Our collisions with error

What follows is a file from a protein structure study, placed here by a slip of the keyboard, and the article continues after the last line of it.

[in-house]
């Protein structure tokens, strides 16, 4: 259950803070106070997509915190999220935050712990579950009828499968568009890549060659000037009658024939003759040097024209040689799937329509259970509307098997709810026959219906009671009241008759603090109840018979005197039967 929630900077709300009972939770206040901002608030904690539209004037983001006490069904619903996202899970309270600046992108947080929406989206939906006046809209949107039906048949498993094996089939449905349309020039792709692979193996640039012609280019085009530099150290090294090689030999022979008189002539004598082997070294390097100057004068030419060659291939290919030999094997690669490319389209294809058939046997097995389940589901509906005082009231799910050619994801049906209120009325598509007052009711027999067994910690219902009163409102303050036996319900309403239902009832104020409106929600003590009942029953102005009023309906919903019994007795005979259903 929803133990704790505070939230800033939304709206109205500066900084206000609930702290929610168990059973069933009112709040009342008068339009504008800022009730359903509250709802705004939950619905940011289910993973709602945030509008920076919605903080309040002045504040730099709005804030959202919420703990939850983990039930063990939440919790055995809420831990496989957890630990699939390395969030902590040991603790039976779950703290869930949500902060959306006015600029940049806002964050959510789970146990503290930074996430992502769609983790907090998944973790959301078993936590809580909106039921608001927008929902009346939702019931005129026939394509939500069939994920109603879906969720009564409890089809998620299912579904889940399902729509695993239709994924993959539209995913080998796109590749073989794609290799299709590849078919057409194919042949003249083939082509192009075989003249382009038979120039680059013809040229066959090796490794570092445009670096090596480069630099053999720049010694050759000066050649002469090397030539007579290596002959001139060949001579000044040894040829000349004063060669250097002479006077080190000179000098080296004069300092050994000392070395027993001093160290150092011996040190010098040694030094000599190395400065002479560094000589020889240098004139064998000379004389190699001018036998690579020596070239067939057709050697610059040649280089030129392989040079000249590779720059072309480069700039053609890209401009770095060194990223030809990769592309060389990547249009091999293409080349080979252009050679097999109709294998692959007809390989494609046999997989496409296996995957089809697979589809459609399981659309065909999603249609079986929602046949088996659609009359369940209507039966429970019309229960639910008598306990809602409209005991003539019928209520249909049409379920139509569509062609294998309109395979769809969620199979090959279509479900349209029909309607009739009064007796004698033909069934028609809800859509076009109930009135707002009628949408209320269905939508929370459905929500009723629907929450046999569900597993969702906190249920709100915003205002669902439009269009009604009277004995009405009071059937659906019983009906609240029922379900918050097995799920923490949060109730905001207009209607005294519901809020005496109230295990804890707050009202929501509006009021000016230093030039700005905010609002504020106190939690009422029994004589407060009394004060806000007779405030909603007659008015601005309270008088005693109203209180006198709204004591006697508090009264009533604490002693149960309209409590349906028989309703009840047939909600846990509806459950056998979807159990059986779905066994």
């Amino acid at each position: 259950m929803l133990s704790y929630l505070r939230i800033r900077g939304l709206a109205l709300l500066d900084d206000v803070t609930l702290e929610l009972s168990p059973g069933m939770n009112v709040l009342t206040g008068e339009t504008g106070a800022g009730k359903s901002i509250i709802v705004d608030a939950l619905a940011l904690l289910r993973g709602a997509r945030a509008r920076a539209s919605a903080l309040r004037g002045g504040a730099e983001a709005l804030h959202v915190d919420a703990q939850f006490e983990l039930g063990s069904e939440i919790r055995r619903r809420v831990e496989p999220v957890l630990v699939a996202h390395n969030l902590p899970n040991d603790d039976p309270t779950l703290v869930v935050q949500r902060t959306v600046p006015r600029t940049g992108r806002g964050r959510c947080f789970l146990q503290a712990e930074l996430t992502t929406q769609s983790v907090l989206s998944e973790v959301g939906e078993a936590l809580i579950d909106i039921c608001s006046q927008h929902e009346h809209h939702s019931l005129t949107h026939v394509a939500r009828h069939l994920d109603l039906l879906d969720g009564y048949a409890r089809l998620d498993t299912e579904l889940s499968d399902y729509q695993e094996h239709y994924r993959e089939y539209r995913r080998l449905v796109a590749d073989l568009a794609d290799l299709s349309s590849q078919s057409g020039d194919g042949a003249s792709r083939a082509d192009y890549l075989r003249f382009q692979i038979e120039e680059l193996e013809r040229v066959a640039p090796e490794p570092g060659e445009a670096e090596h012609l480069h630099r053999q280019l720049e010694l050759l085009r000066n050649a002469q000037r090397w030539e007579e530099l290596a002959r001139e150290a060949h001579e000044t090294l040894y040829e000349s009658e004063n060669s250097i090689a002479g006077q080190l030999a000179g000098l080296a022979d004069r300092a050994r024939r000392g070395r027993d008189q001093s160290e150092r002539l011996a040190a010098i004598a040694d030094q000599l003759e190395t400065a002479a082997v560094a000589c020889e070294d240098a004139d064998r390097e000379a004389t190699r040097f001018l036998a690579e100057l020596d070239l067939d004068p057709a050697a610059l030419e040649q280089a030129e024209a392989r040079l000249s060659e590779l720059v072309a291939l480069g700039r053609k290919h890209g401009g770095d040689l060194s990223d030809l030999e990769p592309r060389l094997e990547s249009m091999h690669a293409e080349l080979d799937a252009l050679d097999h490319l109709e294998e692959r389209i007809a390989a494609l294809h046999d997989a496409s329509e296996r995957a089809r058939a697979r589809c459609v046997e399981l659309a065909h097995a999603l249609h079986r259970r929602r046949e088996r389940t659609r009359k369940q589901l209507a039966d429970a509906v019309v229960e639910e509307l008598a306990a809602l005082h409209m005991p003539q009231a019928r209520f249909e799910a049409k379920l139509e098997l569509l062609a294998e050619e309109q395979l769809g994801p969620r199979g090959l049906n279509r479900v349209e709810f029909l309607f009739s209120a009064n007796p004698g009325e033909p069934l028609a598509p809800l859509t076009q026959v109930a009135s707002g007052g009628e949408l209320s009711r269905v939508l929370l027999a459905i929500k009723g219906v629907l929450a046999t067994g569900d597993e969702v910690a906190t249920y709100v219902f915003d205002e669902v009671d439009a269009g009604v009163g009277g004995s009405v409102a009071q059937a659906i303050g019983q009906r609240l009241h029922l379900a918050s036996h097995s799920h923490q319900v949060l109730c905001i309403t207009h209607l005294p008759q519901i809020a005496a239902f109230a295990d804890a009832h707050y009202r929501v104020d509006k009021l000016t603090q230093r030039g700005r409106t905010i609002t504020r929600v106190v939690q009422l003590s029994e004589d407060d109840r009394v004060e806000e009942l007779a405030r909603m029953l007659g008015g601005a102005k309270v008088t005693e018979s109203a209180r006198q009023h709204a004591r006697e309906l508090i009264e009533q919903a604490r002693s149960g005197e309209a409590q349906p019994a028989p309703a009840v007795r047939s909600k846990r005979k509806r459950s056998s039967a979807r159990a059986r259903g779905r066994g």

The world would be a better place if the hate peddlers of the Westboro Baptist Church agreed to shut their yaps. But they won’t, so it is our sad but essential task to defend their constitutional right to rant.As eight U.S. Supreme Court judges reminded us the other day – in a decision that transcended ideological boundaries and united virtually everyone from Clarence Thomas to Sonia Sotomayor – our free-speech convictions are strongest when we hold our noses and stand up for the odious.I was again reminded of this duty yesterday when Westboro attorney Margie Phelps, the daughter of Fred the founder, brought her unique brand of sagacity to the Fox News studio. She decreed, for instance, that Barack Obama will “absolutely” dwell for eternity in the fiery netherworld where Satan reigns supreme; in her words, “The president is going to be king of the world before this is all said and done, and he is most likely the Beast spoken of in the Revelation.” She also said that American soldiers are worse than al Qaeda, because “those soldiers are fighting for same-sex marriage.”Is this a great country or what, that our bedrock principles protect even our battiest crackpots? Phelps can float her swill on a Sunday show, and the church protesters can display their slogans outside military funerals “(“Thank God for dead soldiers”), yet we can be confident that virtually everything they say or scrawl will be summarily rejected in the free marketplace of ideas. Margue Phelps can boast, as she did yesterday, that “this case put a megaphone to the mouth of this church,” but it takes a lot more than vile noise to make a sale.Chief Justice John Roberts wrote last Wednesday, in Snyder v. Phelps, that even though the church’s messages “fall short of refined social and political commentary,” we nevertheless need “to protect even hurtful speech on public issues, to ensure that we do not stifle public debate.” The best response to lunacy is not to censor it, but to trump it; as Thomas Jefferson said way back in the day, “Errors of opinion may be tolerated where reason is left free to combat it.”The Westboro case, in which the offended family of a slain Marine sought monetary damages from the church, brings to mind the contentious free-speech case of 1977, when Jewish survivors of the Holocaust, living in Skokie, Illinois, sought to prevent a small band of neo-Nazis from marching in their town.The lawyer for the Nazis – a Jewish civil libertarian – ultimately prevailed. An Illinois judge wrote that “it is better (for the courts) to allow those who preach racial hate to expend their venom in rhetoric rather than to be panicked into embarking on the dangerous course of permitting the government to decide what its citizens may say and hear.” Shortly thereafter, a federal appeals court agreed: “First Amendment rights are truly precious and fundamental to our national life….It is, after all, the fact that our constitutional system protects minorities unpopular at a particular time or place from government harassment and intimidation, that distinguishes life in this country from life under the Third Reich.” In the end, the neo-Nazis decided instead to march in nearby Chicago; as expected, their First Amendment expression had zero impact on public opinion. And the Jewish citizens of Skokie ultimately found a better way to deal with hate speech. They helped create the Holocaust Memorial Foundation of Illinois, which is all about “combating hate with education.”In other words, let the extremists peddle their noxious wares in the marketplace of ideas – where they are bound to be ignored, or beaten with reason. Perhaps John Stuart Mill, the 19th-century British philosopher and political theorist, said it best in his famous 1869 condemnation of censorship:”The peculiar evil of silencing the expression of an opinion is, that it is robbing the human race….If the opinion is right, (people) are deprived of the opportunity of exchanging error for truth: if wrong, they lose what is almost as great a benefit, the clearer perception and livelier impression of truth, produced by its collision with error.”——-For me, this week figures to be unusually busy. I may well compensate for my time squeeze by offering some recommended readings. You might want to start with George Will’s Sunday column, which deliciously eviscerates Mike Huckabee and Newt Gingrich – “careless, delusional, egomaniacal, spotlight-chasing candidates to whom the sensible American majority would never entrust a lemonade stand, much less nuclear weapons.”

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